Fri | Aug 7, 2020

Prathit Misra | India adapting to a post-COVID-19 world

Published:Sunday | July 12, 2020 | 12:16 AM
Prathit Misra
Prathit Misra

The COVID-19 pandemic is the biggest crisis to hit humanity since World War II. Not only has it cost the world more than 500,000 deaths, it has also led to a sharp economic downturn and countless job losses. In March end India imposed a lockdown to contain the virus. The spread brought the Indian economy to a grinding halt, derailing it from the high-growth path it had followed in the past two decades. However, there is consensus that post-Unlock 1.0 and 2.0 since June 2020 to restart economic activity in India, green shoots have already begun to show. Increased electricity and fuel consumption, inter- and intra-state movement of goods, increased railway freight, tax collections, and retail financial transactions confirm signs of economic revival.


Six years ago, India was ranked 142nd in the World Bank’s Ease of Doing Business. Since then, a vast number of rules, regulations, processes, and over 1,400 laws have been eliminated and as a consequence, India has jumped up 79 positions in the global rankings, the only large country in the world to have made such a quantum jump.

India has reformed its entire Foreign Direct Investment (FDI) regime by liberalising rules and abolishing unnecessary bottlenecks. These reforms have led to the expansion of FDI inflows in India from US $36 billion in 2013-14 to US $74 billion in 2019-20, this, despite the global FDI flows falling sharply during the same period. In a federal country like India, it is the provinces that attract investments. The ranking of states on the basis of steps taken for ease of doing business has led to radical reforms and intense competition among them.

India launched the Start-up India movement. Many of India’s start-ups are finding solutions for the unique challenges of India and the world, and several of them are leveraging technology to enhance health and education outcomes. In a very short time, India has been able to develop one of the best start-up ecosystems in the world with over 21 Unicorns.

India’s micro, small, and medium enterprises form the largest share of India’s manufacturing and employment. The country’s recent steps at labour and land reforms are aimed at making the small and medium businesses cost-competitive and efficient. India has earmarked land pools the size of Luxembourg specifically to address the issue of land acquisition and is moving towards providing plug-and-play models for many sectors. This will significantly reduce the transaction costs of doing business.

Though the COVID-19 crisis has hit global growth, it has also offered an opportunity, and India has demonstrated courage and determination to usher in long-pending radical reforms. Indian Prime Minister Narendra Modi launched a US$300 billion economic package in May under the theme “self-reliant India”. This economic push is to improve domestic production of finished goods, gain from better integration with the global value chain, in line with the principles of free and fair trade. The package focuses on boosting scope for private participation in numerous sectors, increasing FDI in the defence sector, boosting solar manufacturing, etc. Initial success of this push is already visible as India went from manufacturing zero personal protective equipment (PPE) before March 2020 to 250,000 PPE every day by June 2020 for combating COVID-19. The PPE industry has become worth US$980 million in a matter of two months. Some Indian start-ups and technology institutes have also developed affordable ventilators for as low as US$650 and are now scaling it up for mass production.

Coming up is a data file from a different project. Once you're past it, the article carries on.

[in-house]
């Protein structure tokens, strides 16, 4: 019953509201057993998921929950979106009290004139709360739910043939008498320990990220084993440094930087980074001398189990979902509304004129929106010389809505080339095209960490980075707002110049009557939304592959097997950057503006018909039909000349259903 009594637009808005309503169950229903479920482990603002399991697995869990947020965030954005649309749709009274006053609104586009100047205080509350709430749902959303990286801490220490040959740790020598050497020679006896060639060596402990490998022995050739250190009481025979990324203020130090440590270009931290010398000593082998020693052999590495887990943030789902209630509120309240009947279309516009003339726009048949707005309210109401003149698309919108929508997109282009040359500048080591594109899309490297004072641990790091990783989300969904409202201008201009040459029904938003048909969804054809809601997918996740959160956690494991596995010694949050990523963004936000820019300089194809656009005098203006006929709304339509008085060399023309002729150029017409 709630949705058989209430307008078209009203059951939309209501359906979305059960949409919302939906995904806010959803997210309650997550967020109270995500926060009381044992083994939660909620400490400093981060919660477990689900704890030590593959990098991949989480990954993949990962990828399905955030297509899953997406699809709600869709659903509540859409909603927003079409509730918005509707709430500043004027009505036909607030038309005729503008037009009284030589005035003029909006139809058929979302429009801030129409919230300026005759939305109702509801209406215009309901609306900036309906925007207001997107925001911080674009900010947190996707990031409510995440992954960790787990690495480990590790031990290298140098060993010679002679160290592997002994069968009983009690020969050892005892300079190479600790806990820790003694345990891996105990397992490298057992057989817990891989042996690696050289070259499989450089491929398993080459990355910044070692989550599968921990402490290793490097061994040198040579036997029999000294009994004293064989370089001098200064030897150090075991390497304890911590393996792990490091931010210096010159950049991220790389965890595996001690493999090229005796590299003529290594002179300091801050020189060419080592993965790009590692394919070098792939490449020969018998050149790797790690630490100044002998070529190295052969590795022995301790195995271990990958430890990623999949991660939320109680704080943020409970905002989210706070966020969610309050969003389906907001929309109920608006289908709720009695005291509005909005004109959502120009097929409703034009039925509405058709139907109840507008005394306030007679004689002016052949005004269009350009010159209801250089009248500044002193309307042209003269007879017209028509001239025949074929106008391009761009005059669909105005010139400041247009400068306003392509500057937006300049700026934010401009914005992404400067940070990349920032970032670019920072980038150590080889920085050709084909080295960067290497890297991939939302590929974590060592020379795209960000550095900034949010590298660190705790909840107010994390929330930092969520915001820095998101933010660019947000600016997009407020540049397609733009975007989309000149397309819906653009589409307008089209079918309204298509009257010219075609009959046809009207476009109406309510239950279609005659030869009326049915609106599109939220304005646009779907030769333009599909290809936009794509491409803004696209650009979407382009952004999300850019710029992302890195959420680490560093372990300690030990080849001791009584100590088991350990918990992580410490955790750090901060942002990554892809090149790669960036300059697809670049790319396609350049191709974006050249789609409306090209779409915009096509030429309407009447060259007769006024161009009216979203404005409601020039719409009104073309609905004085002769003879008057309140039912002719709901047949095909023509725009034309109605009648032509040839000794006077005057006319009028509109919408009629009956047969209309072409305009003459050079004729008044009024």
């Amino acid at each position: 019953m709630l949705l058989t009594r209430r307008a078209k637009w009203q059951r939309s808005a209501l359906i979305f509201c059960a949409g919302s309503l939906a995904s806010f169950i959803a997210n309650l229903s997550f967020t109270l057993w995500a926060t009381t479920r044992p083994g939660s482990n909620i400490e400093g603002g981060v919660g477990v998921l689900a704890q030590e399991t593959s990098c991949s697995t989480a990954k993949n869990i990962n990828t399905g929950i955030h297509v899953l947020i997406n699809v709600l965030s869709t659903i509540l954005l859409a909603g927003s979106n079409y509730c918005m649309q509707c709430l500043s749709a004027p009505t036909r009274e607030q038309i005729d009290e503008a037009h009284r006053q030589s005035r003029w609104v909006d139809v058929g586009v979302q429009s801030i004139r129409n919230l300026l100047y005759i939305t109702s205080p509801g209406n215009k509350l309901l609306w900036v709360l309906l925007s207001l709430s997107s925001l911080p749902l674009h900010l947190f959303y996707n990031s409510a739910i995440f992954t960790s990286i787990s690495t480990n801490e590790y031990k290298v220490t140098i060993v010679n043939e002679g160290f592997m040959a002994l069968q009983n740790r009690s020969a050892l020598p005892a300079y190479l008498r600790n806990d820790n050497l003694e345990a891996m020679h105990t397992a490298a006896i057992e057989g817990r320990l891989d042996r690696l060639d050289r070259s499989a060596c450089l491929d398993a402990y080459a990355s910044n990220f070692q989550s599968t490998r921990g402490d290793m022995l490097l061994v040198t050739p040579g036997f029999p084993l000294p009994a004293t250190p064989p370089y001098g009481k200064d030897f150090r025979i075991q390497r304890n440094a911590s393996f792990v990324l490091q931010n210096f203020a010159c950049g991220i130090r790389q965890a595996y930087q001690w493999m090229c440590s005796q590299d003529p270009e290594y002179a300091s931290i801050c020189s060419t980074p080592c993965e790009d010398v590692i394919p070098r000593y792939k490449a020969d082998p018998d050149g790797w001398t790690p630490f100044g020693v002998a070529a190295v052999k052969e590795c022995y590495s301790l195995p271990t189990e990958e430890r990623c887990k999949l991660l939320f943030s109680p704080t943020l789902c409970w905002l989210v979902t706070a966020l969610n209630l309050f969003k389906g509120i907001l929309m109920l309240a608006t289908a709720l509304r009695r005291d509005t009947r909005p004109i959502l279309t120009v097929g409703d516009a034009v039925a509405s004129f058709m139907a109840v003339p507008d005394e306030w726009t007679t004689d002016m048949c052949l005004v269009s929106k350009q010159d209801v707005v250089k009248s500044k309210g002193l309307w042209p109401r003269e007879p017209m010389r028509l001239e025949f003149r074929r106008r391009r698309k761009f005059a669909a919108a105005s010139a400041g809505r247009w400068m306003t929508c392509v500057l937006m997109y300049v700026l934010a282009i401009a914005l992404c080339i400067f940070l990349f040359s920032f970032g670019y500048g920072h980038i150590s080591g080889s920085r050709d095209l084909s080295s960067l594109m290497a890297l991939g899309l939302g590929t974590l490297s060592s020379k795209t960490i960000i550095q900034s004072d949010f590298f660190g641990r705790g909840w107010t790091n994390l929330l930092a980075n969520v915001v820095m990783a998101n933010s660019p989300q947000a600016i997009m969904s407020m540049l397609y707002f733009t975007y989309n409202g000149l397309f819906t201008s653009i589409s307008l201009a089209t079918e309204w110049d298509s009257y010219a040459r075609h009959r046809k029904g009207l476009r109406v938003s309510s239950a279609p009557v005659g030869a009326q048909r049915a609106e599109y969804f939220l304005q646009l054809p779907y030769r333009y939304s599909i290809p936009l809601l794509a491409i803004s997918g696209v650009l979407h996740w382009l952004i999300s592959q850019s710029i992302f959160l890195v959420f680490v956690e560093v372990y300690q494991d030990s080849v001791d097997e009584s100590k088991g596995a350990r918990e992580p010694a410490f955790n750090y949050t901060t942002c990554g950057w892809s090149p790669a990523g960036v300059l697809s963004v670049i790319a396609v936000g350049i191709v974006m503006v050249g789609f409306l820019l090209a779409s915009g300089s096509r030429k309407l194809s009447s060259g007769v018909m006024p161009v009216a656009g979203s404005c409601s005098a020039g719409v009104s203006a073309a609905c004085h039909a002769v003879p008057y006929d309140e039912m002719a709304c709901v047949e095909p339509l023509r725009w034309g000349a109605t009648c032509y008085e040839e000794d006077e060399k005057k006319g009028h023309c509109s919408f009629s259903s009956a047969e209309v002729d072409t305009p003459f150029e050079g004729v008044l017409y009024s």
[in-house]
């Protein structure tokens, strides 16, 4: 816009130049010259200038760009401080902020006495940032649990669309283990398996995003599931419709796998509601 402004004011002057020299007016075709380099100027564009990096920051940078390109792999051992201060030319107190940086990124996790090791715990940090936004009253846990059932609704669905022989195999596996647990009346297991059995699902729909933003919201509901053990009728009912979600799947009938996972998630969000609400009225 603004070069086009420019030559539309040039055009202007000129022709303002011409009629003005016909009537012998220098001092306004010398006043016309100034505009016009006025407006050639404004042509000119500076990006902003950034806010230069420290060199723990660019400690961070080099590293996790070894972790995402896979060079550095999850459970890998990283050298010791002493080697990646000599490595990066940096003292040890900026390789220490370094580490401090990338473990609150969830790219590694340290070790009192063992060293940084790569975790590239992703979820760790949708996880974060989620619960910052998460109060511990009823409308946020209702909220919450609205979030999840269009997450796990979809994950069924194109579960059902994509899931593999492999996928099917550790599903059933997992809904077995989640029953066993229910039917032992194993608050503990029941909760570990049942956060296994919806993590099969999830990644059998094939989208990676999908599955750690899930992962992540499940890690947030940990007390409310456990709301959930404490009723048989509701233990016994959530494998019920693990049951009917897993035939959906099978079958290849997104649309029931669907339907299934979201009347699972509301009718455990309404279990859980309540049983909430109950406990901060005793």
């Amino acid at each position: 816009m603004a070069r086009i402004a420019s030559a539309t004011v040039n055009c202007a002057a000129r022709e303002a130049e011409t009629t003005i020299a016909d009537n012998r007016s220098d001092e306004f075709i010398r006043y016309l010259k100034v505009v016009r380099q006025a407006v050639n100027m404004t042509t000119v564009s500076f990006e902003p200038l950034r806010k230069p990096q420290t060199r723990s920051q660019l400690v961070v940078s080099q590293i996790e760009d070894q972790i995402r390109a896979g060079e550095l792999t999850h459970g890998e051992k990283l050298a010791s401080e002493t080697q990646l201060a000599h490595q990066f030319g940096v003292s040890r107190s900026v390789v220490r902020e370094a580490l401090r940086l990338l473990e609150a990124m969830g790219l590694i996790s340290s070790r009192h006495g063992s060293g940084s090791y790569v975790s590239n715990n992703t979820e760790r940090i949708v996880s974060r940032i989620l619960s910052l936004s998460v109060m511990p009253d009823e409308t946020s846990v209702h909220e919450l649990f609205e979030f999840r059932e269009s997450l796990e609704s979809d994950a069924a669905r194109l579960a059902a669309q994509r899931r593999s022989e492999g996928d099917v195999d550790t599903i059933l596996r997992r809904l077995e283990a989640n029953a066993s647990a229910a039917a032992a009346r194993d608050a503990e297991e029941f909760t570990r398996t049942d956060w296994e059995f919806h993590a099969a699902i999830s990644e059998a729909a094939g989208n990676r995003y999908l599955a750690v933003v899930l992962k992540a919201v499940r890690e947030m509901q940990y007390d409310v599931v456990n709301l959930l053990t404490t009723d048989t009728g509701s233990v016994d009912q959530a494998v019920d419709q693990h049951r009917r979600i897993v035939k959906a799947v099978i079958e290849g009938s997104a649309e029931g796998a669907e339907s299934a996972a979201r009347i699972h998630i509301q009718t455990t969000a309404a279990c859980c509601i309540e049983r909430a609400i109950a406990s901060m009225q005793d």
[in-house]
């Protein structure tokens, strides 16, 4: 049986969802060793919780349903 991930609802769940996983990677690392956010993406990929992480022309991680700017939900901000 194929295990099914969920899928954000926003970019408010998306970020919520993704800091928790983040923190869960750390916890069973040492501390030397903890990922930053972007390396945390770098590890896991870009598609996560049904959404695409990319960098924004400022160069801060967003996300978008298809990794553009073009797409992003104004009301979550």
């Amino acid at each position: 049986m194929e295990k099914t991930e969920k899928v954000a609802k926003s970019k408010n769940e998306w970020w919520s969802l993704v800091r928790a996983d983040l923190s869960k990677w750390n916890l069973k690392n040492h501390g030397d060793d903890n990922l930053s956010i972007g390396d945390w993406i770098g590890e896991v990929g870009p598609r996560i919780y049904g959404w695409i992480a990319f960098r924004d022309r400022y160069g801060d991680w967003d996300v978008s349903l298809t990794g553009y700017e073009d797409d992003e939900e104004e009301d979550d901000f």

In India today, one can walk into a bank branch and open a bank account using his or her biometrics in minutes. According to the global index report released by the World Bank, 55 per cent of all bank accounts created across the world during 2014-17 were opened in India. Technological tools like the Unified Payments Interface, Unique Identity Card, and ‘Digilocker’ have expanded financial inclusion and have presented a unique model for the entire world. The emergence of transaction platforms such as Google Pay, Samsung Pay, PhonePe, and Paytm have been responsible for India doing over three billion transactions a month. The effort has been to break silos through real-time governance and move away from a case-to-case approach to systematic governance, with meaningful participation of stakeholders.

A great example of this is the government e-Marketplace, which is the national public-procurement portal, all online end-to-end for open, efficient, and transparent procurement of goods and services by the government. The platform has transformed legacy procurement systems through a disruptive marketplace model and the use of technology, analytics, and the digitisation of processes. Similarly, the National Agriculture Market is an electronic trading portal that networks the existing physical agriculture markets to create a unified national market for agricultural commodities. It removes information asymmetry between buyers and sellers and promotes real-time price discovery based on structural demand and supply.